RMA are leading the design team and liaising with the authorities in London. With input from the extensive recent consultation the competition concepts have been turned into a scheme design and planning application which was submitted on 25th November.
In line with the Rick Mather Architect's masterplan, the Skate Space design provides a unique opportunity to turn an under used and uninviting area into a vibrant urban space. The Skate Space will connect the southern part of the Southbank Centre's area including Jubilee gardens, the Royal Festival Hall, Queen Elizabeth Hall and the Hayward Gallery. This presents an unparalleled mix of continuous cultural activity along the river.
The designs are for an active space that continues the design directions and materials of the 1960s concrete, the granite of 2007 Festival Riverside work and the unique atmosphere created by the Hungerford Bridge itself. The space is designed for street skating but deliberately does not look purpose made as clearly demanded through brief development with the Southbank Centre skaters. There are skateable ledges, steps, banks, ramps, amphitheatre seating and handrails but they all serve dual functions. The flexible urban space will host cultural activities such as occasional performances and will accommodate other urban activities such as BMX, graffiti and parkour/freerunning. A new roof structure clad in steel mesh with recessed lighting behind is proposed to cantilever out from the undercroft to protect the skatespace from rainwater and dirt from the bridge above.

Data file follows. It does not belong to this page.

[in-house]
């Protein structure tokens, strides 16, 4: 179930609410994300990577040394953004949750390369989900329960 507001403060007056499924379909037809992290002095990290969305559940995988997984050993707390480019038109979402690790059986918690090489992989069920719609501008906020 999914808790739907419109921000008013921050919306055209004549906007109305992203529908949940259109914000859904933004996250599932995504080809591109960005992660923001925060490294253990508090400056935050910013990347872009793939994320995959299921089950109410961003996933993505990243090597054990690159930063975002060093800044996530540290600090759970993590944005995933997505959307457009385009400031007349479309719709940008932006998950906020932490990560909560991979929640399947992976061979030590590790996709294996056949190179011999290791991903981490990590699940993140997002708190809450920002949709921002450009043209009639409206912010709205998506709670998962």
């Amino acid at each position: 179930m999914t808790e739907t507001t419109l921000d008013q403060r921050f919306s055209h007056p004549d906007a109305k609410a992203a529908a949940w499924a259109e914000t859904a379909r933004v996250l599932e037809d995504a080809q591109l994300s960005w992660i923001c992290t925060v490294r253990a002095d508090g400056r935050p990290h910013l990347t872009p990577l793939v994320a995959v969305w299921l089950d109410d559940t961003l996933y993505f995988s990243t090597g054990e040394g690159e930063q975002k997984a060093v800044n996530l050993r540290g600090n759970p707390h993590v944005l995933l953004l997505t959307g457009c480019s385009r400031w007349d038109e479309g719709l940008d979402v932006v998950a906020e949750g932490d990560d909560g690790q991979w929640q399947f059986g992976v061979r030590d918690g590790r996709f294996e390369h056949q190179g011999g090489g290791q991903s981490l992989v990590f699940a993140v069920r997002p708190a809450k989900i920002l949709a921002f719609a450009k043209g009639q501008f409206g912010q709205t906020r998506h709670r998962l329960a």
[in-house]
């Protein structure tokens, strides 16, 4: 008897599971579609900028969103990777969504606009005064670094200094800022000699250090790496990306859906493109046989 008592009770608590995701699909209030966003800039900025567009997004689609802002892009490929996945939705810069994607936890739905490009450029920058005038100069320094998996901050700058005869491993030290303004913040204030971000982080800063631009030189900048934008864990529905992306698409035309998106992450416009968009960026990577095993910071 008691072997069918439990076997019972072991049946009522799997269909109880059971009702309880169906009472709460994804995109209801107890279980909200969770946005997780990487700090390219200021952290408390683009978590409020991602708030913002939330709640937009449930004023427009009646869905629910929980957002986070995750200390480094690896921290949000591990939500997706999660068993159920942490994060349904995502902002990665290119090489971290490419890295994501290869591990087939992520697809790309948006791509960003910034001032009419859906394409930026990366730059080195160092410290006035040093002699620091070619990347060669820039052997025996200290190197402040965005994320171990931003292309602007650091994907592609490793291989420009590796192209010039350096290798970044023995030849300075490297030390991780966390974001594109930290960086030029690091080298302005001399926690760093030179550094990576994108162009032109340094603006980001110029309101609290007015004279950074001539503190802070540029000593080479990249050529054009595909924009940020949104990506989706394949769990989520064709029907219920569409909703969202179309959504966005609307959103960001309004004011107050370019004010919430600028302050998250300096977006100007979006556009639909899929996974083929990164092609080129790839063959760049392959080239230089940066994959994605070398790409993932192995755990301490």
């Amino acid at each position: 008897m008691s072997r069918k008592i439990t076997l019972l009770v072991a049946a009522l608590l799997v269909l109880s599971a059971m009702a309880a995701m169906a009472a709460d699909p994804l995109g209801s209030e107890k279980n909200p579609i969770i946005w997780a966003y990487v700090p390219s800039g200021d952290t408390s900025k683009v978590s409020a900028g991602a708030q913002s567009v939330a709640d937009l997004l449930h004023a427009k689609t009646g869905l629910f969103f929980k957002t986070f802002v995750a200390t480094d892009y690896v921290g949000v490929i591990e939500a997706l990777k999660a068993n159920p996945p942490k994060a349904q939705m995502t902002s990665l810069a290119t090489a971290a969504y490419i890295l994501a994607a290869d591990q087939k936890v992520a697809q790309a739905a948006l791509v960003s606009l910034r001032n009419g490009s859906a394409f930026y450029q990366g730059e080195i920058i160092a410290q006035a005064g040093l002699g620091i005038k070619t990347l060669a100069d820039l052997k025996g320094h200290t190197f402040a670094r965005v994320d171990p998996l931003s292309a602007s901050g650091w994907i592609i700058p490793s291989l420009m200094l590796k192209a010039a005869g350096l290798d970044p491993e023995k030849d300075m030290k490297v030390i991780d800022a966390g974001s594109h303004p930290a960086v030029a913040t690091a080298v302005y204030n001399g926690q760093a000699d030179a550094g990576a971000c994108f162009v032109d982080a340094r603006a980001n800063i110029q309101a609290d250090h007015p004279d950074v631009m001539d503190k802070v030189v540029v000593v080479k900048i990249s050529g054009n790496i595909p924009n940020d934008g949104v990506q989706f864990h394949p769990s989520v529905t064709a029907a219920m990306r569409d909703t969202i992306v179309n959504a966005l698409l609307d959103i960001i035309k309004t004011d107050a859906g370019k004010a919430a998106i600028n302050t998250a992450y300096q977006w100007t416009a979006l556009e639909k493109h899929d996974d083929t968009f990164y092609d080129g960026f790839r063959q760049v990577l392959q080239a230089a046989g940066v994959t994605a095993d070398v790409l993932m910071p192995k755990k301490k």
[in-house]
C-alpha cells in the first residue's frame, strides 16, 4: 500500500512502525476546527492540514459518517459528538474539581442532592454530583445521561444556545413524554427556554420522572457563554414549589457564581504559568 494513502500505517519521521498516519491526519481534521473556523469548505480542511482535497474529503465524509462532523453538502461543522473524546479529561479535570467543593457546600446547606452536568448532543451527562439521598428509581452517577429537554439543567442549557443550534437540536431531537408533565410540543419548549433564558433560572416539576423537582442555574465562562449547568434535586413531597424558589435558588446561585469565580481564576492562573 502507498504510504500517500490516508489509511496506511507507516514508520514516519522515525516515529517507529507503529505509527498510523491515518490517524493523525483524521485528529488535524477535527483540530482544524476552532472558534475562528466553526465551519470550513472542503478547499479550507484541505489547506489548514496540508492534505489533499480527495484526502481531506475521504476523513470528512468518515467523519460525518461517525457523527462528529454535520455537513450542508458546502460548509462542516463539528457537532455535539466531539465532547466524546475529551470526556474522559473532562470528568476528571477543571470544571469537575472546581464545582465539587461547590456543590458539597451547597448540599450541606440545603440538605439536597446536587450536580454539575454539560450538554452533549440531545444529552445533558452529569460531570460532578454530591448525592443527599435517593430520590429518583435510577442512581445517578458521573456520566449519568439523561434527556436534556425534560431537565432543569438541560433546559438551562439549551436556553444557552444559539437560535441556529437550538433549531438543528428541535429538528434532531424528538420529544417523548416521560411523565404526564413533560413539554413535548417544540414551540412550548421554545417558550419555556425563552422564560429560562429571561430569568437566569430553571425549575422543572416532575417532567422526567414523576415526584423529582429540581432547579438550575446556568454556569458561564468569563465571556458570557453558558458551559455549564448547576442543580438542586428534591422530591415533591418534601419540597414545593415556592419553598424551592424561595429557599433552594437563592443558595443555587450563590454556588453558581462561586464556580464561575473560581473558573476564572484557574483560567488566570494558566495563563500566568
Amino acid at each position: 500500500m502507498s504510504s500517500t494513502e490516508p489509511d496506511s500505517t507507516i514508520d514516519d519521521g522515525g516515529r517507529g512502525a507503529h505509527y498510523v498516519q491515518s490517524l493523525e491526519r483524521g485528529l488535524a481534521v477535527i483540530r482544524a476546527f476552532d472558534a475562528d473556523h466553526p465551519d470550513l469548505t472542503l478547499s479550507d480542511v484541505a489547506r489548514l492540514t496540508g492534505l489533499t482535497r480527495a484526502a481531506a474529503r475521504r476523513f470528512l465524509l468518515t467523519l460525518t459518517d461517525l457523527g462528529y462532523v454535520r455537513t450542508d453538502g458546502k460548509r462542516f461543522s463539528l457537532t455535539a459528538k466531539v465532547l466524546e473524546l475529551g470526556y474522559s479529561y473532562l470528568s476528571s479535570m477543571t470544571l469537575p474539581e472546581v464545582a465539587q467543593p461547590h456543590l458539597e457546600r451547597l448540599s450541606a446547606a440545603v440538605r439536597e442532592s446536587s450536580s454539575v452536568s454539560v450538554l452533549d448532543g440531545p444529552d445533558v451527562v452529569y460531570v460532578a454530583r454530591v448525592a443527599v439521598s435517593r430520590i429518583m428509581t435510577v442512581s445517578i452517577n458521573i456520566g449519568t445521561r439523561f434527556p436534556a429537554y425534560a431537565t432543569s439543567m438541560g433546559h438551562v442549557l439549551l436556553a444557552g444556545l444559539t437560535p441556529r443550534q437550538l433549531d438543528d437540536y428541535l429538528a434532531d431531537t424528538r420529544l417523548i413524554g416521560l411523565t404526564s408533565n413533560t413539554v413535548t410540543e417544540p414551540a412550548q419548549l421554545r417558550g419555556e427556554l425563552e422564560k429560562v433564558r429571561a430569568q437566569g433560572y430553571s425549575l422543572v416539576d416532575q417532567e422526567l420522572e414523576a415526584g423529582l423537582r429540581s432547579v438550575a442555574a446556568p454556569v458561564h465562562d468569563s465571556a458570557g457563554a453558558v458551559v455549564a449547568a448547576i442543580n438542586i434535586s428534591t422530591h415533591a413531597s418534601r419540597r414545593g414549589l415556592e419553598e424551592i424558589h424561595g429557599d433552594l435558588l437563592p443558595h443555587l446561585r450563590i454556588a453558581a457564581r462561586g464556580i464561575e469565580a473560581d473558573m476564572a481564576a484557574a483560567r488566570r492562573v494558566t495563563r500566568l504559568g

RMA & SNE will continue to collaborate on detail design and the space is planned to be operational before the end of 2014.